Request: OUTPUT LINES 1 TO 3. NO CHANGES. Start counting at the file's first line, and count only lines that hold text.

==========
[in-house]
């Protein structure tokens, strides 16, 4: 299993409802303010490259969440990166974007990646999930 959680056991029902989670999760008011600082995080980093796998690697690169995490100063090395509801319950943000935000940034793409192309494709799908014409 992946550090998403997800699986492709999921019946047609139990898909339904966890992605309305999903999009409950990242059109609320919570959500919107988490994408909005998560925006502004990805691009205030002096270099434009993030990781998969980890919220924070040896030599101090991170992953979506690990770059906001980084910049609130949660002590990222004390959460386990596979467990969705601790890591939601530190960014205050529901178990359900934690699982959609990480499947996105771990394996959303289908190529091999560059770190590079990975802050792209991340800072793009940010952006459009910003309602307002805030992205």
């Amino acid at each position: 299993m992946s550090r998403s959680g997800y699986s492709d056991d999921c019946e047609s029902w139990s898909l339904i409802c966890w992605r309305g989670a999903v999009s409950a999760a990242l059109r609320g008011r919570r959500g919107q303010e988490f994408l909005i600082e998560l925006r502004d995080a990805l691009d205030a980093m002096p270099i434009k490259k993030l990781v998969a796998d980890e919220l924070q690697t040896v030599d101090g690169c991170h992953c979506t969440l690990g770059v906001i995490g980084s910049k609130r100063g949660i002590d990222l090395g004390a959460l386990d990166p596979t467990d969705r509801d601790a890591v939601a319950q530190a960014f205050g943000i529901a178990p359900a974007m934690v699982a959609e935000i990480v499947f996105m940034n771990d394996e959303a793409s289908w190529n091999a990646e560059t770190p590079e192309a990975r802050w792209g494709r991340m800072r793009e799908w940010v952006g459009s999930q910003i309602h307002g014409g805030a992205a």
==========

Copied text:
[in-house]
């Protein structure tokens, strides 16, 4: 299993409802303010490259969440990166974007990646999930 959680056991029902989670999760008011600082995080980093796998690697690169995490100063090395509801319950943000935000940034793409192309494709799908014409 992946550090998403997800699986492709999921019946047609139990898909339904966890992605309305999903999009409950990242059109609320919570959500919107988490994408909005998560925006502004990805691009205030002096270099434009993030990781998969980890919220924070040896030599101090991170992953979506690990770059906001980084910049609130949660002590990222004390959460386990596979467990969705601790890591939601530190960014205050529901178990359900934690699982959609990480499947996105771990394996959303289908190529091999560059770190590079990975802050792209991340800072793009940010952006459009910003309602307002805030992205």
């Amino acid at each position: 299993m992946s550090r998403s959680g997800y699986s492709d056991d999921c019946e047609s029902w139990s898909l339904i409802c966890w992605r309305g989670a999903v999009s409950a999760a990242l059109r609320g008011r919570r959500g919107q303010e988490f994408l909005i600082e998560l925006r502004d995080a990805l691009d205030a980093m002096p270099i434009k490259k993030l990781v998969a796998d980890e919220l924070q690697t040896v030599d101090g690169c991170h992953c979506t969440l690990g770059v906001i995490g980084s910049k609130r100063g949660i002590d990222l090395g004390a959460l386990d990166p596979t467990d969705r509801d601790a890591v939601a319950q530190a960014f205050g943000i529901a178990p359900a974007m934690v699982a959609e935000i990480v499947f996105m940034n771990d394996e959303a793409s289908w190529n091999a990646e560059t770190p590079e192309a990975r802050w792209g494709r991340m800072r793009e799908w940010v952006g459009s999930q910003i309602h307002g014409g805030a992205a």